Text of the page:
How can the dissonance be reduced? One method is obvious. The individual can remove the dissonance by retracting his public statement. But let us consider only those instances in which the public statement, once made, cannot be changed or withdrawn; in other words, in which the behavior is irrevocable. Under such circumstances the major avenue for reduction of the dissonance is change of private opinion. That is, if the private opinion were changed so that it agreed with what was publicly stated, obviously the dissonance would be gone. The theory thus leads us to expect that after having made an irrevocable public statement at variance with his private belief, a person will tend to change his private belief to bring it into line with his public statement. Further¬more, the degree to which he changes his private belief will depend on the amount of justification or the amount of pressure for making the public statement initially. The less the original justification or pressure, the greater the dissonance and the more the person’s private belief can be expected to change.
Now you understand the importance of the “Consciousness Raising Sessions” of the 1960s – 1990s. In a typical session, unwitting participants were encouraged, by strategically placed shills, to reveal personal confidences not intended to be given in public, to strangers. Once the trust violation was induced, and guilt set in, the facilitator would offer the conscience-traitors a face saving opportunity in the form of the ideology selected for implantation.
Cognitive Dissonance as Applied Consciousness Raising in a University Setting*
“So tell us about a time when your father mistreated your mother, College Freshman Boy. We all know it happens, it’s natural, but we must share our experience here in the classroom setting where it is safe.”
Okay, well, dad yelled at mom that time she smashed the car on the shopping cart corral.
“That’s terrible. It reflects something we call ‘misogyny’ or the irrational hatred of women’s reproductive organs. It stems from feelings of personal inadequacy despite the established patriarchy. But it doesn’t need to be – we can reject the patriarchy, and the abuse of women it dictates, by empowering ourselves against it. This is true even for minor boys such as yourself. Break the cycle, College Freshman Boy, smash it right here and now. You want to do that, don’t you?!”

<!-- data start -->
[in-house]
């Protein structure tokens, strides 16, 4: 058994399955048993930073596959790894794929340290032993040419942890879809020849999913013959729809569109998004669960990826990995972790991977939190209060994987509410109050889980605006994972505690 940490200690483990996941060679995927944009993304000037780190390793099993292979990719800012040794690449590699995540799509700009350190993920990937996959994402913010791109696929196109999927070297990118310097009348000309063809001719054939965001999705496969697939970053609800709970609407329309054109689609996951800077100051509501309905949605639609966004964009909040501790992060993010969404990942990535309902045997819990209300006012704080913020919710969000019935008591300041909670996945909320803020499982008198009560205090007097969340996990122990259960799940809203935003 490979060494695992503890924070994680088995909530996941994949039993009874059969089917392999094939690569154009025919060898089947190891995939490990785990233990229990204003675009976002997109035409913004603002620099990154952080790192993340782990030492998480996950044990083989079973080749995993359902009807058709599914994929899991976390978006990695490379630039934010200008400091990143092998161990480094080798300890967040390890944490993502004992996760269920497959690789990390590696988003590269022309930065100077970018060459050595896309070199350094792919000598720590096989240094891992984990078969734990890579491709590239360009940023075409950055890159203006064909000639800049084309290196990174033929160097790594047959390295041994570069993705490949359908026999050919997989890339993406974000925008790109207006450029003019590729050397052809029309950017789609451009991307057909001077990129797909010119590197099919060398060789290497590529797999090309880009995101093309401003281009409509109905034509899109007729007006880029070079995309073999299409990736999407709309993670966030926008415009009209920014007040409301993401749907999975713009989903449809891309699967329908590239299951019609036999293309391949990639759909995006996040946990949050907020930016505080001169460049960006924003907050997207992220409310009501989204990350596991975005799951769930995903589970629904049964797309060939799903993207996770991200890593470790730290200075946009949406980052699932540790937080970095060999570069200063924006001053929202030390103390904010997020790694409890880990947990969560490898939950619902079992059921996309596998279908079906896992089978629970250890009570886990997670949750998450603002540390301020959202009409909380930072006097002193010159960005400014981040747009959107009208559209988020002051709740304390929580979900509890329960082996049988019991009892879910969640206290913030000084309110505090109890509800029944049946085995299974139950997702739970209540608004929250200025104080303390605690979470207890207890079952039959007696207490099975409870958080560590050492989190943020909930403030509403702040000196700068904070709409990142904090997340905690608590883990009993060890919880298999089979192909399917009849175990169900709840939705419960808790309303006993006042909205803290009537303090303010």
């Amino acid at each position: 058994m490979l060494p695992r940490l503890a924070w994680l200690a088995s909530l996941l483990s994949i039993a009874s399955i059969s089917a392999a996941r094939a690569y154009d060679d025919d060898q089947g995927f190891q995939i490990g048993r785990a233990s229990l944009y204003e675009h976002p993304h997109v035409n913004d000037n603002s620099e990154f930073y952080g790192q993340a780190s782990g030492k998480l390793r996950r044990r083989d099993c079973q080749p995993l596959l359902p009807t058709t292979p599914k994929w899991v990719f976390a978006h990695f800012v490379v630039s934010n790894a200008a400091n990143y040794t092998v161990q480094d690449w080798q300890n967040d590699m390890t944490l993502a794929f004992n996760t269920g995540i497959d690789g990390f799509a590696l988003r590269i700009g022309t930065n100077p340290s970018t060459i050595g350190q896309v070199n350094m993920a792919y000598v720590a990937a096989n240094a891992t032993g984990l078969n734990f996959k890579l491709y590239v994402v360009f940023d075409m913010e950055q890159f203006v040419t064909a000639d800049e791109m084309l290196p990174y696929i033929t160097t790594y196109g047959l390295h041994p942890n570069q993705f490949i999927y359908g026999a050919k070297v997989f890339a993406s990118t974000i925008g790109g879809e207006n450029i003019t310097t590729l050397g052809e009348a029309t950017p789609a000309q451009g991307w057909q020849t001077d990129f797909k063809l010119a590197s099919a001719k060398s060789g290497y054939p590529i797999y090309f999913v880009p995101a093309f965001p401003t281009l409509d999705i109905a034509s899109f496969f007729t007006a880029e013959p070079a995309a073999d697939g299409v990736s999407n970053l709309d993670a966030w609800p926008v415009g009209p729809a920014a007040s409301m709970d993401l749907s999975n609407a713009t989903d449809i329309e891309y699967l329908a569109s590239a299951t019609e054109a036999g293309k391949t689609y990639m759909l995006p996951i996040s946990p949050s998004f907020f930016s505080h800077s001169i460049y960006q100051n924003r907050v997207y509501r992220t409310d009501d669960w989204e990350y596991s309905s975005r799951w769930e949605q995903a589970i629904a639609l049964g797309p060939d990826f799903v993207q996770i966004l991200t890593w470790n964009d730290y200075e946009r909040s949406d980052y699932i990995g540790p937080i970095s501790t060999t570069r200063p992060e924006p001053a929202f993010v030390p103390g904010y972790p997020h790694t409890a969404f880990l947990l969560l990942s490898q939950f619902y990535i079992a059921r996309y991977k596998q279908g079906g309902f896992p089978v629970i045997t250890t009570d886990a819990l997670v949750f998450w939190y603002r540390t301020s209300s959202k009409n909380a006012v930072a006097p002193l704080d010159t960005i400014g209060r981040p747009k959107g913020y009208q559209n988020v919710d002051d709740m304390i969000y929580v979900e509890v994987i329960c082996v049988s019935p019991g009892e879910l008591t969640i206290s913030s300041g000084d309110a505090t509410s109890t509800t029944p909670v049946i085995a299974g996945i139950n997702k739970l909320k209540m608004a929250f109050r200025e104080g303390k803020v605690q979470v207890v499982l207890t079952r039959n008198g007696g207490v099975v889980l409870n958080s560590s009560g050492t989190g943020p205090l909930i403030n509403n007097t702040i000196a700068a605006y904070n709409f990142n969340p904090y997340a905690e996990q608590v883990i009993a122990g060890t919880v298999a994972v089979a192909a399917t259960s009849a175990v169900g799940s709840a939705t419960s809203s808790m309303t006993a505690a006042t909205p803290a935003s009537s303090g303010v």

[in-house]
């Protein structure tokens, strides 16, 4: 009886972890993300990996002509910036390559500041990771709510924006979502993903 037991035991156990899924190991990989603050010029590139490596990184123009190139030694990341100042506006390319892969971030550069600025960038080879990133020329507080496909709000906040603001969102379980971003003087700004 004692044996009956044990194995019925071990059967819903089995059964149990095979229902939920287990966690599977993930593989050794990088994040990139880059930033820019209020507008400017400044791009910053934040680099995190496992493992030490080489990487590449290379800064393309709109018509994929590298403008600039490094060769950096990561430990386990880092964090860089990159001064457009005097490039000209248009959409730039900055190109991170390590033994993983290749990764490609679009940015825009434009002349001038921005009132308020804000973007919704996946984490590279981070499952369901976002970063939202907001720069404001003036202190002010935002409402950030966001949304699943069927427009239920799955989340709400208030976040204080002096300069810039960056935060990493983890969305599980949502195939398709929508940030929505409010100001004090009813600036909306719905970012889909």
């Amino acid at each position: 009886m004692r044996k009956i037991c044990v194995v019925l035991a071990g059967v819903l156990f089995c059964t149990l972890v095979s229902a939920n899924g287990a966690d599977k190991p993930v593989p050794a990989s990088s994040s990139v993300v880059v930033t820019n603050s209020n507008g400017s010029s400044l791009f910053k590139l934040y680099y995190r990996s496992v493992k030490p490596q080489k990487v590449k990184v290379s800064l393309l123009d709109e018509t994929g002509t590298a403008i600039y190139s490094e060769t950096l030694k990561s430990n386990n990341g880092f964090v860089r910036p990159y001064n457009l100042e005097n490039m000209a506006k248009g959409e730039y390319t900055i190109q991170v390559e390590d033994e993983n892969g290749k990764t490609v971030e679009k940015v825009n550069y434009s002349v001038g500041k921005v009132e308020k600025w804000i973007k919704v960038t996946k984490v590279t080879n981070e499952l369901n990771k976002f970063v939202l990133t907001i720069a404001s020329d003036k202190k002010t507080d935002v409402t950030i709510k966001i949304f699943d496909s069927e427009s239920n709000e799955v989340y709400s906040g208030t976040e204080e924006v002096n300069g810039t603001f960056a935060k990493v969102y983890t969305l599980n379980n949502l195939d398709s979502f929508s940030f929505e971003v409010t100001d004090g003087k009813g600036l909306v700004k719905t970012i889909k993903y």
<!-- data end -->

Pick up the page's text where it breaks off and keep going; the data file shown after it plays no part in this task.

(With all eyes on him)
Sure, I don’t want to be a misogyny person. I love my mother! I’ll smash the cycle, of course.
“Wonderful! I knew you would. We are your support circle, your real family”
Yada yada yada.
College Freshman Boy just ratted out his family for the expediency of avoiding a confrontation with his professor and the preplanted shills. But he can never face his parents, especially his father, again. So he becomes a hyper-feminist himself and projects his own self-loathing onto his innocent father, who will be the incarnation of evil his brain needs to justify the treachery and supporting lies.
Make no mistake about it. This is the method used since WWII to manipulate Americans into accepting all manner of evil that obviously redounds against our own self-interests. It is a powerful technique. It is obvious in retrospect.
Next, in Part II, we will examine how to counter this psychological technique by reflecting our own imposed dissonance onto the brainwashed subject, effectively unwinding the original effects.
* Please note: This is a true story, only slightly modified, personally witnessed by your Humble Scribe in the first day session of a Women’s Studies class at a major mid-atlantic research university in the early 1990s. Documentary evidence exists, some of it published at the time, to verify the application of the technique.